You Got Style
· Pointed Takes on Style Delineated ·
April 15, 2003
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· An English Style, Familiar But Not Coarse ·
Though Johnson's is hardly Addison's style, it marks the clear shape of the man's happy achievement. Together with Richard Steele, Addison of course virtually invented the daily journal essay. His Tatler and Spectator essays from 1709 to 1712 led readers through London coffee houses with "Starbuckian Wit" — to city wags, wits, and Whigs of interest. I've particular fondness for one Tatler piece, #158. Bookish Tom Folio therein abuses "those who talk of the fineness of style, and the justness of thought, or describe the brightness of any particular passages; nay, though they write themselves in the genius and spirit of the author they admire, Tom looks upon them as men of superficial learning, and flashy parts." There's nothing like getting to the nub of things fast.
To read Addison's Tatler-Spectator essays, you can find complete sets at The Spectator Project. Tatler requires the DjVu download, but you will be up and running soon. Check out #155 (v. 3, p. 221) for an early version of InstaPundit. Addison's Upholsterer always prompts a laugh.Permalink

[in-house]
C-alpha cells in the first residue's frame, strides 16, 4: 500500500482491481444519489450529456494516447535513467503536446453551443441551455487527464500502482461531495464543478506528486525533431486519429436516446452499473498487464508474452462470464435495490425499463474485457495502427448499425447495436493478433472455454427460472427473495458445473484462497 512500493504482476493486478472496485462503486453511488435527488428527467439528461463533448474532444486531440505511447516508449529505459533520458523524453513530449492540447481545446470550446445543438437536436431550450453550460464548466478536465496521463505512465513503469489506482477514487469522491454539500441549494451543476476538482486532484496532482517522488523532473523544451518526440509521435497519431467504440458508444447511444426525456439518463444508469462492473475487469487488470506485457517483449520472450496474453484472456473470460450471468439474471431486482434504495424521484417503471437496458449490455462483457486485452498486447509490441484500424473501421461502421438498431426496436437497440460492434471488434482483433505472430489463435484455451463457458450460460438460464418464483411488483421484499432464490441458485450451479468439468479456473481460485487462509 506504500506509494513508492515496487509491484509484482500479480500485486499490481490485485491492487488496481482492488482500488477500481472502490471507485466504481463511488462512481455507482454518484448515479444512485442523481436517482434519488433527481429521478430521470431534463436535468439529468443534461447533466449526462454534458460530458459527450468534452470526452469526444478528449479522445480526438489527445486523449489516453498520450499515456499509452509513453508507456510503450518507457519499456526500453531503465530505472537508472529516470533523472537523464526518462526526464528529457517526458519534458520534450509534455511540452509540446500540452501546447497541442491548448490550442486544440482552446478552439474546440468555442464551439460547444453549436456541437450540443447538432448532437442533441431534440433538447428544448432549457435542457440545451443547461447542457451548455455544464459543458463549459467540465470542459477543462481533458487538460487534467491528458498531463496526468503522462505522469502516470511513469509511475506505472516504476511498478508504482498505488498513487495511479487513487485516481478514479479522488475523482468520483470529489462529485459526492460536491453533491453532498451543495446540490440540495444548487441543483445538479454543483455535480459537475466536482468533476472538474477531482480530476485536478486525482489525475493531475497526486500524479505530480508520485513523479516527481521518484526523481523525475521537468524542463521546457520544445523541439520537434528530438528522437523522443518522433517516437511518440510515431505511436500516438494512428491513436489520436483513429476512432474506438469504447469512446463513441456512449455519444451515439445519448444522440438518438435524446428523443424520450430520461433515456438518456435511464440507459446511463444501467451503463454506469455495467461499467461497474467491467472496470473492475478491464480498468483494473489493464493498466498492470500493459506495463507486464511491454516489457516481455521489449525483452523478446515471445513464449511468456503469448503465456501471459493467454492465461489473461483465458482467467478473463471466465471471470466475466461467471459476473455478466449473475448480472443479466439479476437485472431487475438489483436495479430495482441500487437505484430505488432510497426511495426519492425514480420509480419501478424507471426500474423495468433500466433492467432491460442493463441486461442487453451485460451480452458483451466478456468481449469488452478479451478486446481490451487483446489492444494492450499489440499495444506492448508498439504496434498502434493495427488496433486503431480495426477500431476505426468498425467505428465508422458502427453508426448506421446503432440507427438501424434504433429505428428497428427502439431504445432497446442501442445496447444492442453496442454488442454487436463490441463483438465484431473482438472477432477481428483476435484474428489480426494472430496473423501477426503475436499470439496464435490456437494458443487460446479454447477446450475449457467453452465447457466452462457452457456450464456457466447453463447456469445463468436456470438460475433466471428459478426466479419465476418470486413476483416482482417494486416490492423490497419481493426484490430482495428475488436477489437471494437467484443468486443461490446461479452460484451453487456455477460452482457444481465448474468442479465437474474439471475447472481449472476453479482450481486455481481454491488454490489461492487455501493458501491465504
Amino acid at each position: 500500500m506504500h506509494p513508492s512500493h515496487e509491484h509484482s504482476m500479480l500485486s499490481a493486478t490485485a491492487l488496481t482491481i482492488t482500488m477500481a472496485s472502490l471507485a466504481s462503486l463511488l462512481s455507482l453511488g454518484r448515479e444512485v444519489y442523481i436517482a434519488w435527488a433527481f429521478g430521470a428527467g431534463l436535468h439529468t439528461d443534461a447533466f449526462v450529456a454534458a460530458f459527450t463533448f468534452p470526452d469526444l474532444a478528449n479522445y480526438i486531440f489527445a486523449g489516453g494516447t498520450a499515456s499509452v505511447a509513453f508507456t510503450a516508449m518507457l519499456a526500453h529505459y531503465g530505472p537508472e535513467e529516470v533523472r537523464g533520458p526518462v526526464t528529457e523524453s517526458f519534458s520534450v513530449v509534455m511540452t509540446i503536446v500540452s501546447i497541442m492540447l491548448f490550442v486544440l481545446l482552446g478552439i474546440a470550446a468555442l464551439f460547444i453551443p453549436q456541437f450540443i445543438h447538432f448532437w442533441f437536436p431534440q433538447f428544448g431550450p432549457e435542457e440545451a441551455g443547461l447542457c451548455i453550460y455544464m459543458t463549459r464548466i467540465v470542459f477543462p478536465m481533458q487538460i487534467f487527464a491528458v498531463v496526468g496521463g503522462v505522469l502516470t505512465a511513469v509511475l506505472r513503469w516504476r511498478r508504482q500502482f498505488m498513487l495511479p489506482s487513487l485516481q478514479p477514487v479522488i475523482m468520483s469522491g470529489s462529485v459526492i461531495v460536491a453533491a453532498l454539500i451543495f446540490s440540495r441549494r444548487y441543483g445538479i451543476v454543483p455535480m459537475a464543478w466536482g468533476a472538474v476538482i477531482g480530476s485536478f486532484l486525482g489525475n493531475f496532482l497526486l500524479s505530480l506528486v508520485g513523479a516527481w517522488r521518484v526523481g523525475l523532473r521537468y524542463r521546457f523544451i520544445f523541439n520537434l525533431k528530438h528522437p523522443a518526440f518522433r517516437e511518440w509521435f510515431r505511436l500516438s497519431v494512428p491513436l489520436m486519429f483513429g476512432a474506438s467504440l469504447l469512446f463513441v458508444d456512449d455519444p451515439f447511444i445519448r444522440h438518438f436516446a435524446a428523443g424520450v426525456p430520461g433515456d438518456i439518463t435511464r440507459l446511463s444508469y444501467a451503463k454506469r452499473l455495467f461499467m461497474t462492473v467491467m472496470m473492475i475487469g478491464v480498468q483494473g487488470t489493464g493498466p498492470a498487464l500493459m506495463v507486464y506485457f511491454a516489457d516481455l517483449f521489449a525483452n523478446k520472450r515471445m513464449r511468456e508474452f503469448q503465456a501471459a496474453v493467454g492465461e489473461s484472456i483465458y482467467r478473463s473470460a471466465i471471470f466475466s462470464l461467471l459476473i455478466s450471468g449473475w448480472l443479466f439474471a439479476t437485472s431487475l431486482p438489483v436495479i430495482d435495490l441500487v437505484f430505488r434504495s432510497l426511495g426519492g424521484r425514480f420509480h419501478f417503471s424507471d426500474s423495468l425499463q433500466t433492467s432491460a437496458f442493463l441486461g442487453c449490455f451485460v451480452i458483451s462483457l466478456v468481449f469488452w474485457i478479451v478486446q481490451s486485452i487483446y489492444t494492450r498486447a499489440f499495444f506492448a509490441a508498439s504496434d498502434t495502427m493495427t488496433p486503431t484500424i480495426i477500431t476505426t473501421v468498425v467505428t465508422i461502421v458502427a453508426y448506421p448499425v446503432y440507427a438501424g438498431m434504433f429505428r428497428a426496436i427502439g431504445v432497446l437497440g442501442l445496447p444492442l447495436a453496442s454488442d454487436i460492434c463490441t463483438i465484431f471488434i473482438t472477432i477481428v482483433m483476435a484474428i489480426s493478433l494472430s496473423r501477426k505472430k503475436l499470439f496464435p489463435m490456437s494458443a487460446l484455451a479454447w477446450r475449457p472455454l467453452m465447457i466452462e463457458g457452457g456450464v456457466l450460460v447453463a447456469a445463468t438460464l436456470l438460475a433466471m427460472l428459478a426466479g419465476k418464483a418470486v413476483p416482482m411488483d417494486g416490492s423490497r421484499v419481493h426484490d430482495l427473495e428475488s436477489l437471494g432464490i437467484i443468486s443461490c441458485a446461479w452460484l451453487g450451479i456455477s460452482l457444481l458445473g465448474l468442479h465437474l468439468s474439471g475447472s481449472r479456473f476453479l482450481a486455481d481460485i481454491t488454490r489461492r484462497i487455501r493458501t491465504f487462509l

For an alternate view, read Peter Riis's recent posting at The New Companion, Memoirs of cabinet ministers.
Given word of Police Chief Charles Moose's noted literary ambitions, perhaps consider retitling it Memoirs of chiefs of police.
Judge for yourself, of course, whether Chief Moose is a direct literary decendant of Joseph Addison.
Thank you so much for noticing my piece. I quoted Connolly on Addison with some mixed feelings — I think, in the end, his assessment is too harsh. Are you familiar with Connolly's Enemies of Promise? The first section, on the mandarin vs. the plain style, is fascinating, and particularly apposite to the subject matter of your wonderful site. Today the spectrum is shifted so far towards the plain style that you couldn't even have the same discussion. People like Walter Pater and late Henry James are, by today's standards, in the far ultra-violet. It makes writers like Nicholson Baker, who is an amazing stylist and mandarin (at least in spirit) that much more precious.
Now as for Inspector Moose — well, Richard Steele was some sort of Captain of the Guard, wasn't he? Maybe if Chief Moose wins his battle to make his voice heard, we'll all be pleasantly surprised.
Thanks for your kind note. Yes, Enemies of Promise is familiar, but Connolly's distinction may be off: Henry James's style — especially in dialogue — is often more plain than mandarin. But you are right: Connolly's distinction is mostly lost on us today.
As for Inspector Moose, like his Oxford counterpart Chief Inspector Morse, we may see him yet take a stoll down Addison's Walk — though we must "Steele" ourselves, of course, for a brief pub stop.
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